One more component to make this model work – the optimization function. The authors define an energy function given two sentences:

\(E(a,b) = || f(a) – g(b) ||^ 2\)

This means we find the Euclidean distance between the two vector representations and take the square of it. This value will be big when the vectors are different, and small when they are similar.

But we can’t directly use this for optimization, because functions \(f(a)\) and \(g(b)\) that always returned zero vectors would be the most optimal solution. We want the model to give similar vectors for similar sentences, but different vectors for semantically different sentences. Here’s a function for that:

\(E_{nc}(a,b,c) = [m + E(a,b) – E(a,c)]_{+}\)

We’ve introduced a randomly selected sentence \(c\) that probably has nothing to do with \(a\) or \(b\). Our objective is to minimze the \(E_{nc}(a,b,c)\) function, which means we want \(E(a,b)\) (for related sentences) to be small, and \(E(a,c)\) (for unrelated sentences) to be large. This form of training – teaching the model to distinguish between correct and incorrect samples – is called noise contrastive estimation. The formula also includes \(m\), which is the margin we want to have between the values of \(E(a,b)\) and \(E(a,c)\). The whole thing is passed through the function \([x]_{+} = max(x,0)\), which means that if \(E(a,c)\) is greater than \(E(a,b)\) by margin \(m\), then we’re already optimal and don’t need to adjust the model further.

The authors also experiment with a document-level variation of the model (the DOC model), where individual sentence vectors are combined into document vectors and these are also optimized to be similar, in addition to the sentence vectors.


The authors evaluate the system on the task of topic classification. The classifier is trained on one language (eg English) and the test results are reported on another language (eg German) for which no labelled training data was used. They run two main experiments:

  1. The cross-lingual document classification (CLDC) task, described by Klementiev et al. (2012). The system is trained on the parallel Europarl corpus, and tested on Reuters RCV1/RCV2. The language pairs used were English-German and English-French.
  2. The authors built a new corpus from parallel subtitles of TED talks (not yet online at the time of writing this), based on a previous TED corpus for IWSLT. Each talk also has topic tags assigned to them, and the task is to assign a correct tag to every talk, using the document-level vector.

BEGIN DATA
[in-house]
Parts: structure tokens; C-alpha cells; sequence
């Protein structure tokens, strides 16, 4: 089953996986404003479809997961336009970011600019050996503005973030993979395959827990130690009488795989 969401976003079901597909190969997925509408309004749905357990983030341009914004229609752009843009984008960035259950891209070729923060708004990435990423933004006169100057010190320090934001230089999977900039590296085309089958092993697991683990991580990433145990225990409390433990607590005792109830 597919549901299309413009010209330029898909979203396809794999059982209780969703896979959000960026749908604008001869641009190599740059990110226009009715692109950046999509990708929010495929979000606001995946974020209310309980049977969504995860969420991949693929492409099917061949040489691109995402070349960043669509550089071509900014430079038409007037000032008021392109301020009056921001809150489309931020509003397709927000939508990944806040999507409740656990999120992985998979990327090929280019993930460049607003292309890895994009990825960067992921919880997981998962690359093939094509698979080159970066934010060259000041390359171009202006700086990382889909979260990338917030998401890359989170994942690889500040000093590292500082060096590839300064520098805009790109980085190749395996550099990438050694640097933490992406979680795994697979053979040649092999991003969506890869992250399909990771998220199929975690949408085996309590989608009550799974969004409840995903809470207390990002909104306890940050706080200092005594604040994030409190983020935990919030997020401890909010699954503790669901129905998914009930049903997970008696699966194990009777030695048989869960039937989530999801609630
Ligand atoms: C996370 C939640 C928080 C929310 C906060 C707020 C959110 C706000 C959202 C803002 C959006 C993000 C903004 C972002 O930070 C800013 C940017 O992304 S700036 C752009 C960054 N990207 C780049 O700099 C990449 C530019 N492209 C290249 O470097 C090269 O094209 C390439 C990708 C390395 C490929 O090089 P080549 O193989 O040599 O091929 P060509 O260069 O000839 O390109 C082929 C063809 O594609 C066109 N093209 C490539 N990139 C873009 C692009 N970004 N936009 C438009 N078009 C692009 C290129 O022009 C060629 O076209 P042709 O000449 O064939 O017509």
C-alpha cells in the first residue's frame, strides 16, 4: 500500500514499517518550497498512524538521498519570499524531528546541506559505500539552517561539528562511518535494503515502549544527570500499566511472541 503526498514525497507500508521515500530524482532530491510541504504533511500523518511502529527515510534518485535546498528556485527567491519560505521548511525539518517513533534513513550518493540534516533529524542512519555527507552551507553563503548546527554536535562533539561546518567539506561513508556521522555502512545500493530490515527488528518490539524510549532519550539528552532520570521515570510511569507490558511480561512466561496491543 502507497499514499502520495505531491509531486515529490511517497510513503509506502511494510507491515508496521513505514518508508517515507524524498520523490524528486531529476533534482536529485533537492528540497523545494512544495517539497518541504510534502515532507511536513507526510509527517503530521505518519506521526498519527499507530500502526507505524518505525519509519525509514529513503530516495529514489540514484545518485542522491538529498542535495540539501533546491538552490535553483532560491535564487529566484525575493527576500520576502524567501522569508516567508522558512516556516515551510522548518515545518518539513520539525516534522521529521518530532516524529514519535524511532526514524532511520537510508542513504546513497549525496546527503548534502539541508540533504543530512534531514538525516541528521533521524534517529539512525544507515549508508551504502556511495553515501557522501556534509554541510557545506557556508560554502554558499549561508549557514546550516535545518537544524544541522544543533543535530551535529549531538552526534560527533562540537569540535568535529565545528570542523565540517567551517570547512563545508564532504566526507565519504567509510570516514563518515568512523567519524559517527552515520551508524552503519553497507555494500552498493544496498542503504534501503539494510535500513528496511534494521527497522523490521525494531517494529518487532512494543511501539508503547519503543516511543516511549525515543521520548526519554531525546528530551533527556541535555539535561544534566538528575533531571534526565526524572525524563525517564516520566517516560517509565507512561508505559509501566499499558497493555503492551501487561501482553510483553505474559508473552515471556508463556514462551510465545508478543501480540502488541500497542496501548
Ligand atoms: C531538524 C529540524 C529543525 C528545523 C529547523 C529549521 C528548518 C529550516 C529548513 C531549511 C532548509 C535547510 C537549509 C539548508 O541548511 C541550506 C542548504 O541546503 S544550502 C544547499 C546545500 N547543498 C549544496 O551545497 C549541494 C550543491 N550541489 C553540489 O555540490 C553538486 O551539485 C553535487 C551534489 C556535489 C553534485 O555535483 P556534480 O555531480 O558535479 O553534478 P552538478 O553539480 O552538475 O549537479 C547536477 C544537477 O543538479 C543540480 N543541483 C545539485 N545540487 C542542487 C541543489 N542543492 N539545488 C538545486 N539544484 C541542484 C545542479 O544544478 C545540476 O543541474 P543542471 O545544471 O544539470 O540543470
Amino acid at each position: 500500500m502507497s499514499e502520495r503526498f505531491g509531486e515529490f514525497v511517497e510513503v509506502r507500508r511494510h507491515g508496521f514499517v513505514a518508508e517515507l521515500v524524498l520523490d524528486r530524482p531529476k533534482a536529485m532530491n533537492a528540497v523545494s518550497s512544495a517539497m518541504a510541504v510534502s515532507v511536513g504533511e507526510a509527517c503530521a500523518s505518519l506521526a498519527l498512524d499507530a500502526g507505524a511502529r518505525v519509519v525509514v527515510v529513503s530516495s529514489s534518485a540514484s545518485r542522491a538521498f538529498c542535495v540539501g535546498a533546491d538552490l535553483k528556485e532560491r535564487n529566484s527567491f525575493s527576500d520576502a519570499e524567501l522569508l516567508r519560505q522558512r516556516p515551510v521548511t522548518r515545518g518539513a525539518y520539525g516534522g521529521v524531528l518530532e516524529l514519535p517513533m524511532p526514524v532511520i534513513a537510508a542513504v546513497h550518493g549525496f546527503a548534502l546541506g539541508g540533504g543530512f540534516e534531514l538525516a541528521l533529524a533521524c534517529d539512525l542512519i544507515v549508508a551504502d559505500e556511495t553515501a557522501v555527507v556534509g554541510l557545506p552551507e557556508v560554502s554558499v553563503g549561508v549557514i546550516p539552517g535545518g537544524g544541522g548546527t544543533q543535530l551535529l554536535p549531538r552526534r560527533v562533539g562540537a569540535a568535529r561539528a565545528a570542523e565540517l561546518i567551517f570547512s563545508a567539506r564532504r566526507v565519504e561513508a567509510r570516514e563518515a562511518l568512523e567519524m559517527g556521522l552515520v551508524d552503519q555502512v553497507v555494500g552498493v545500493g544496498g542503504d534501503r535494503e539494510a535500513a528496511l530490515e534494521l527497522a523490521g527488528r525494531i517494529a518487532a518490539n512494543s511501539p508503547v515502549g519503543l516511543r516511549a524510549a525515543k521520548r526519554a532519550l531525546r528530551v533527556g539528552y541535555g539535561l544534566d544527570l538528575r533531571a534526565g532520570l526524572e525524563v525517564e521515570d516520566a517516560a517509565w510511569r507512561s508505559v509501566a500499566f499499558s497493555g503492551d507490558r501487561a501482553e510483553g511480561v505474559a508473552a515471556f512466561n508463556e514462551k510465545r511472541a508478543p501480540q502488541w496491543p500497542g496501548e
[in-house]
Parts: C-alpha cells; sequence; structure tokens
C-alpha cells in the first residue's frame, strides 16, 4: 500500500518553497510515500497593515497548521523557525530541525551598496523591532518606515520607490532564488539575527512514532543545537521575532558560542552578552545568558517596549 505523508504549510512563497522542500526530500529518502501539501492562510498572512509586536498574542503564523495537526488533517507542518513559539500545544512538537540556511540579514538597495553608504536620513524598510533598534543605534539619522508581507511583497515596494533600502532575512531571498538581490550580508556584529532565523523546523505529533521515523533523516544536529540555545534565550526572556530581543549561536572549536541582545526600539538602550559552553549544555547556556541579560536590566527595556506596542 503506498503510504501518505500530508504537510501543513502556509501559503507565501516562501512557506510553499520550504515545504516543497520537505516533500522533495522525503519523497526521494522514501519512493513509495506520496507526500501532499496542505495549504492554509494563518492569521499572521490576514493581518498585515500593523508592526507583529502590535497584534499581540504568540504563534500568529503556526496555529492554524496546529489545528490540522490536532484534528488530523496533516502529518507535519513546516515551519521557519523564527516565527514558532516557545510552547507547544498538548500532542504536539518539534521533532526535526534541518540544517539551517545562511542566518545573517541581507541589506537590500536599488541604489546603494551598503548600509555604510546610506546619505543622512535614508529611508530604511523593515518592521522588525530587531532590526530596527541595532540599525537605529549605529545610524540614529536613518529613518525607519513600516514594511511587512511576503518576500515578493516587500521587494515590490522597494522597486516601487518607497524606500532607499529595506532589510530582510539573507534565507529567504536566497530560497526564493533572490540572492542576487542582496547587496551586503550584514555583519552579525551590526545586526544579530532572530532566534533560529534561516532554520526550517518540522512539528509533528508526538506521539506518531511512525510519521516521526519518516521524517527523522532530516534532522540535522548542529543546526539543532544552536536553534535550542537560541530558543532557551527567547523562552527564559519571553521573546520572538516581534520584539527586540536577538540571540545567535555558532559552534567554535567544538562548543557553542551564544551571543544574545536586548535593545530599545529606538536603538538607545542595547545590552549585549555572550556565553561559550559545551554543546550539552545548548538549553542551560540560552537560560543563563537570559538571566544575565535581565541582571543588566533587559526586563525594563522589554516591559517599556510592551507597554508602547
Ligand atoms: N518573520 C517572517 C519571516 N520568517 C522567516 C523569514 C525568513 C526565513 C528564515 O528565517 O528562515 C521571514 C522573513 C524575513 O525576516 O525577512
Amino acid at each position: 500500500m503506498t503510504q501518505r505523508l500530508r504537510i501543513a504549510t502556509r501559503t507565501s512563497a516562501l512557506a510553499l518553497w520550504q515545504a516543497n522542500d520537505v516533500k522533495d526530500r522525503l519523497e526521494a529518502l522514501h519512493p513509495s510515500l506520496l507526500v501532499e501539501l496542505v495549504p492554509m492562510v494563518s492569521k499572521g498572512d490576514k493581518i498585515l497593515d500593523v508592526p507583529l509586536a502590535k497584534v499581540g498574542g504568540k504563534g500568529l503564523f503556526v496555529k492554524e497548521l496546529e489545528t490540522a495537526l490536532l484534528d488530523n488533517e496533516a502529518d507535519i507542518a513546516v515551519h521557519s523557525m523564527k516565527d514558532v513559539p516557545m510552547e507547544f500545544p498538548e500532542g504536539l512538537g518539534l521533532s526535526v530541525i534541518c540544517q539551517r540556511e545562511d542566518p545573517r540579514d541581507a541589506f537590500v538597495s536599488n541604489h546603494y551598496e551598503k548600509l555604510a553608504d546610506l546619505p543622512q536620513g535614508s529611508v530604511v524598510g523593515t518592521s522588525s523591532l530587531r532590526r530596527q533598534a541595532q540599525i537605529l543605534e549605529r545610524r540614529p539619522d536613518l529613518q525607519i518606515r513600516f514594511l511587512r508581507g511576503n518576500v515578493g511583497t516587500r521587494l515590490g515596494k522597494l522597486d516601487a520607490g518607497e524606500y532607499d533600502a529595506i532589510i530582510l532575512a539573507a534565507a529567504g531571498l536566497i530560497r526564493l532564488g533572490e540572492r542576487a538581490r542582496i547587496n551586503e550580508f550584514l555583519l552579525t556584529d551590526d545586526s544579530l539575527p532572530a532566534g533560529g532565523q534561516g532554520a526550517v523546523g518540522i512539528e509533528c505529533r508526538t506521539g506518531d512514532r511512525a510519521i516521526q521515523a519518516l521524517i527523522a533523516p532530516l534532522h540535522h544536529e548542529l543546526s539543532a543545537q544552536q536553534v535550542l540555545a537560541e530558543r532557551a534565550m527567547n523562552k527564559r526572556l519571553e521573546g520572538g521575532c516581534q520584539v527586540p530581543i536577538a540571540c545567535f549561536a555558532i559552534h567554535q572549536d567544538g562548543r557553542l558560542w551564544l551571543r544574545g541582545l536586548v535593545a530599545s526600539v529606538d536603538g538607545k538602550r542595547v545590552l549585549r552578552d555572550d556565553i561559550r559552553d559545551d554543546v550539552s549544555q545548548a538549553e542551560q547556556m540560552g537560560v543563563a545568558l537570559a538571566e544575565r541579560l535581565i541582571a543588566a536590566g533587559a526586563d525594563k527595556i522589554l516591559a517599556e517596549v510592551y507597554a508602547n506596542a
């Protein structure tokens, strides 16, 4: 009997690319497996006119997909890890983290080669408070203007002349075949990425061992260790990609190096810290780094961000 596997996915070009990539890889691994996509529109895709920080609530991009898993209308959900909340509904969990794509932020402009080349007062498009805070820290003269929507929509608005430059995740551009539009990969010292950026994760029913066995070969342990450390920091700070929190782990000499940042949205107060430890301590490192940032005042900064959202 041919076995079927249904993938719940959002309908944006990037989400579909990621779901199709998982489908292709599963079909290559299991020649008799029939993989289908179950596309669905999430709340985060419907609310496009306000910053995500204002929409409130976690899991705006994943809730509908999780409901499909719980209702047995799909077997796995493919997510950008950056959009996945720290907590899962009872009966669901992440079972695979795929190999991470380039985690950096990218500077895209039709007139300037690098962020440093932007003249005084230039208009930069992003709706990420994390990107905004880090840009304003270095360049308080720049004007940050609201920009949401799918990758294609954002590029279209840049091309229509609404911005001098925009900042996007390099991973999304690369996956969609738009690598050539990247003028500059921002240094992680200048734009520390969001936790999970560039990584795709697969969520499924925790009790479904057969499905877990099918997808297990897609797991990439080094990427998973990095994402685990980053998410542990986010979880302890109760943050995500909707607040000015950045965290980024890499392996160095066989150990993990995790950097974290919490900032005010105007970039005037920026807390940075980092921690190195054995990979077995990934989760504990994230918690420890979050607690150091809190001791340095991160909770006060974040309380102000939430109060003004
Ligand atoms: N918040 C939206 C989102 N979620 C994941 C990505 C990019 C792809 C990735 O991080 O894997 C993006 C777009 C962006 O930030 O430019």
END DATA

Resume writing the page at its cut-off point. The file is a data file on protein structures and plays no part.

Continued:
First, results on the CLDC task:

I-Matrix is the previous state-of-the-art system, and all the models described here manage to outperform it. The +-variations of the model (ADD+ and BI+) use the French data as an extra training resource, thereby improving performance. This is an interesting result, as the classifier is trained on English and tested on German, and French seems completely unrelated to the task. But by adding it into the model, the English word representations are improved by having more information available, which in turn propagates on to having better German representations.

Next, experiments on the TED corpus:


The authors have performed a much larger number of experiments, and I’ve only chosen a few examples to show here.

The MT System is a machine translation baseline, where the test data is translated into the source language using a machine translation system. The most interesting scenarios for application are where the source language is English, and this is where the MT baseline often still wins. So if we want to topic classification in Dutch, but we only have English labelled data, it’s best to just automatically translate the Dutch text into English before classification.

Experiments in the other direction (where the target language is English) show different results, and the multilingual neural models manage to win on most languages. I’m curious about this difference – perhaps the MT systems are better tuned to translate into English, but not as good when translating from English into other languages? In any case, I think with some additional developments the neural network model will be able to beat the baseline in both directions.

In most cases, adding the document-level training signal (ADD/DOC) helped accuracy quite a bit. The bigram models (BI) however were outperformed by the basic ADD models on this task, and the authors suspect this is due to sparsity issues caused by less training data.

Finally, the ADD/DOC/joint model was trained on all languages simultaneously, taking advantage of parallel data in all the languages, and mapping all vectors into the same space. The results of this experiment seem to be mixed, leading to an improvement on some languages and decrease on others.